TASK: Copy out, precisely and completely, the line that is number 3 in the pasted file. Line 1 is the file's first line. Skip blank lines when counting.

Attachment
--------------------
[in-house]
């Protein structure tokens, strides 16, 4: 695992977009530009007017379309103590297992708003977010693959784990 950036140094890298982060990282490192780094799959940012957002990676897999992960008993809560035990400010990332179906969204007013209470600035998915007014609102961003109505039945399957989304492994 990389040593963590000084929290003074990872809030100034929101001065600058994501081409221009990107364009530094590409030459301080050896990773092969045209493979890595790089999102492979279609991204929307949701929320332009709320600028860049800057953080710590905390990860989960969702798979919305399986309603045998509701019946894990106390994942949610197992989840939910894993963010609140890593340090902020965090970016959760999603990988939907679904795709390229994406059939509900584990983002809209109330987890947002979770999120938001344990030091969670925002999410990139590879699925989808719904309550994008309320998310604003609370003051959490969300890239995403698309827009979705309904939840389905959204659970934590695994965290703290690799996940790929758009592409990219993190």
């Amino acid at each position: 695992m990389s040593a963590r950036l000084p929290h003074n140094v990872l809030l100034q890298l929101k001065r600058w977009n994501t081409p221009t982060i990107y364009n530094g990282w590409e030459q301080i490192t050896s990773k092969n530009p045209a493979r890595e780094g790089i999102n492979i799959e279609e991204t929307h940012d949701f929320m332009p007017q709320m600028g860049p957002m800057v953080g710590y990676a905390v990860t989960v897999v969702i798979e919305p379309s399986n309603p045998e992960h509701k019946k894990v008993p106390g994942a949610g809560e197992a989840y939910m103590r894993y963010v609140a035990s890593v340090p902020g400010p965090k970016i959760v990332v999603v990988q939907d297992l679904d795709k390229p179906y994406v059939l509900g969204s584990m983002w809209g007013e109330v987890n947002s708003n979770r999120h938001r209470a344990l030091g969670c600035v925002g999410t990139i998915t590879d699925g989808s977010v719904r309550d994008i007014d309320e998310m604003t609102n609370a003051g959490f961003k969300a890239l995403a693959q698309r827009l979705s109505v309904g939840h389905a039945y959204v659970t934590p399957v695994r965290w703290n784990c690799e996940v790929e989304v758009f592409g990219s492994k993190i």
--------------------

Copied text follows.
């Amino acid at each position: 695992m990389s040593a963590r950036l000084p929290h003074n140094v990872l809030l100034q890298l929101k001065r600058w977009n994501t081409p221009t982060i990107y364009n530094g990282w590409e030459q301080i490192t050896s990773k092969n530009p045209a493979r890595e780094g790089i999102n492979i799959e279609e991204t929307h940012d949701f929320m332009p007017q709320m600028g860049p957002m800057v953080g710590y990676a905390v990860t989960v897999v969702i798979e919305p379309s399986n309603p045998e992960h509701k019946k894990v008993p106390g994942a949610g809560e197992a989840y939910m103590r894993y963010v609140a035990s890593v340090p902020g400010p965090k970016i959760v990332v999603v990988q939907d297992l679904d795709k390229p179906y994406v059939l509900g969204s584990m983002w809209g007013e109330v987890n947002s708003n979770r999120h938001r209470a344990l030091g969670c600035v925002g999410t990139i998915t590879d699925g989808s977010v719904r309550d994008i007014d309320e998310m604003t609102n609370a003051g959490f961003k969300a890239l995403a693959q698309r827009l979705s109505v309904g939840h389905a039945y959204v659970t934590p399957v695994r965290w703290n784990c690799e996940v790929e989304v758009f592409g990219s492994k993190i």